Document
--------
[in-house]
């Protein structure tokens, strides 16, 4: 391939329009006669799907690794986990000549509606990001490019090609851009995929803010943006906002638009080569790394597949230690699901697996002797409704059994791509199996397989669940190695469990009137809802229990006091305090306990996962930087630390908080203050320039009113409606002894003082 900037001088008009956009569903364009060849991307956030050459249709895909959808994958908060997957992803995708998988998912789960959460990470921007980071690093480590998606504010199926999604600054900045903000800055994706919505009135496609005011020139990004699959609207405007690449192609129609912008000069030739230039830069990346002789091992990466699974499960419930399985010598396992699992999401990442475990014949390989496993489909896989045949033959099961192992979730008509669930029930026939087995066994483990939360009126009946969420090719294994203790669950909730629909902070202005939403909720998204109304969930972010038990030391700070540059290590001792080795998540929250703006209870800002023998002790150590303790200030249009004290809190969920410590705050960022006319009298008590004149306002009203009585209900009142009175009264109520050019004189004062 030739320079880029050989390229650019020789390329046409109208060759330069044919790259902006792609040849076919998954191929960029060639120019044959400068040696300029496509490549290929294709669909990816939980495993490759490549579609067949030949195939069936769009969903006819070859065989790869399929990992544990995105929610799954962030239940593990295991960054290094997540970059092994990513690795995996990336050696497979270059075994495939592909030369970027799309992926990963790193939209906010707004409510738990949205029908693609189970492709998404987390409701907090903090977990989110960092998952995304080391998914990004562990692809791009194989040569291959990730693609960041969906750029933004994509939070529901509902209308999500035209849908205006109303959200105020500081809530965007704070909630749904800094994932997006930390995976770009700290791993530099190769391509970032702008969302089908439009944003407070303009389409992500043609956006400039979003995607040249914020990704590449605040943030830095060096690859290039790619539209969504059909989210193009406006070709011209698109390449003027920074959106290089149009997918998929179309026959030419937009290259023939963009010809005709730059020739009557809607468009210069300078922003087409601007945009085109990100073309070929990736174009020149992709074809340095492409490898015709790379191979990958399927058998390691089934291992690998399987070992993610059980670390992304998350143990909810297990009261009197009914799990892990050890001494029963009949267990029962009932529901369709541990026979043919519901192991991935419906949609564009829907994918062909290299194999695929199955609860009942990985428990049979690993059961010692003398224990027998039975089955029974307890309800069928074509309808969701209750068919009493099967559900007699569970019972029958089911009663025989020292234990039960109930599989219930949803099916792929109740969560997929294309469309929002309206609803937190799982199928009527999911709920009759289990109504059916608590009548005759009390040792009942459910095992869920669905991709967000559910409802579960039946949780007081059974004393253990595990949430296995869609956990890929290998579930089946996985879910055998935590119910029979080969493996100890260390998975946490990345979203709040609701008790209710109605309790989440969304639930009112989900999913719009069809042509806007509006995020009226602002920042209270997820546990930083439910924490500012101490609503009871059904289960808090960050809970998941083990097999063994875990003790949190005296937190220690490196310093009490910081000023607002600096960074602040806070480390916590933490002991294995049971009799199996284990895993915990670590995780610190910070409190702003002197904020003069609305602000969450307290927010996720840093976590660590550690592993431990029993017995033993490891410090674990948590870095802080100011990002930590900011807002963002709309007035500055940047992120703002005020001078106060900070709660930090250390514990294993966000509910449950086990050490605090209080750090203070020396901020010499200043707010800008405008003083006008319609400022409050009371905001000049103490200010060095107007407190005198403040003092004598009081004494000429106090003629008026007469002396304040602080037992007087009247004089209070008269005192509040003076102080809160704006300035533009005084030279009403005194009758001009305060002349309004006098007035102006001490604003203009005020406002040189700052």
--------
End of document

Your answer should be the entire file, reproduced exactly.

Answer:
[in-house]
């Protein structure tokens, strides 16, 4: 391939329009006669799907690794986990000549509606990001490019090609851009995929803010943006906002638009080569790394597949230690699901697996002797409704059994791509199996397989669940190695469990009137809802229990006091305090306990996962930087630390908080203050320039009113409606002894003082 900037001088008009956009569903364009060849991307956030050459249709895909959808994958908060997957992803995708998988998912789960959460990470921007980071690093480590998606504010199926999604600054900045903000800055994706919505009135496609005011020139990004699959609207405007690449192609129609912008000069030739230039830069990346002789091992990466699974499960419930399985010598396992699992999401990442475990014949390989496993489909896989045949033959099961192992979730008509669930029930026939087995066994483990939360009126009946969420090719294994203790669950909730629909902070202005939403909720998204109304969930972010038990030391700070540059290590001792080795998540929250703006209870800002023998002790150590303790200030249009004290809190969920410590705050960022006319009298008590004149306002009203009585209900009142009175009264109520050019004189004062 030739320079880029050989390229650019020789390329046409109208060759330069044919790259902006792609040849076919998954191929960029060639120019044959400068040696300029496509490549290929294709669909990816939980495993490759490549579609067949030949195939069936769009969903006819070859065989790869399929990992544990995105929610799954962030239940593990295991960054290094997540970059092994990513690795995996990336050696497979270059075994495939592909030369970027799309992926990963790193939209906010707004409510738990949205029908693609189970492709998404987390409701907090903090977990989110960092998952995304080391998914990004562990692809791009194989040569291959990730693609960041969906750029933004994509939070529901509902209308999500035209849908205006109303959200105020500081809530965007704070909630749904800094994932997006930390995976770009700290791993530099190769391509970032702008969302089908439009944003407070303009389409992500043609956006400039979003995607040249914020990704590449605040943030830095060096690859290039790619539209969504059909989210193009406006070709011209698109390449003027920074959106290089149009997918998929179309026959030419937009290259023939963009010809005709730059020739009557809607468009210069300078922003087409601007945009085109990100073309070929990736174009020149992709074809340095492409490898015709790379191979990958399927058998390691089934291992690998399987070992993610059980670390992304998350143990909810297990009261009197009914799990892990050890001494029963009949267990029962009932529901369709541990026979043919519901192991991935419906949609564009829907994918062909290299194999695929199955609860009942990985428990049979690993059961010692003398224990027998039975089955029974307890309800069928074509309808969701209750068919009493099967559900007699569970019972029958089911009663025989020292234990039960109930599989219930949803099916792929109740969560997929294309469309929002309206609803937190799982199928009527999911709920009759289990109504059916608590009548005759009390040792009942459910095992869920669905991709967000559910409802579960039946949780007081059974004393253990595990949430296995869609956990890929290998579930089946996985879910055998935590119910029979080969493996100890260390998975946490990345979203709040609701008790209710109605309790989440969304639930009112989900999913719009069809042509806007509006995020009226602002920042209270997820546990930083439910924490500012101490609503009871059904289960808090960050809970998941083990097999063994875990003790949190005296937190220690490196310093009490910081000023607002600096960074602040806070480390916590933490002991294995049971009799199996284990895993915990670590995780610190910070409190702003002197904020003069609305602000969450307290927010996720840093976590660590550690592993431990029993017995033993490891410090674990948590870095802080100011990002930590900011807002963002709309007035500055940047992120703002005020001078106060900070709660930090250390514990294993966000509910449950086990050490605090209080750090203070020396901020010499200043707010800008405008003083006008319609400022409050009371905001000049103490200010060095107007407190005198403040003092004598009081004494000429106090003629008026007469002396304040602080037992007087009247004089209070008269005192509040003076102080809160704006300035533009005084030279009403005194009758001009305060002349309004006098007035102006001490604003203009005020406002040189700052």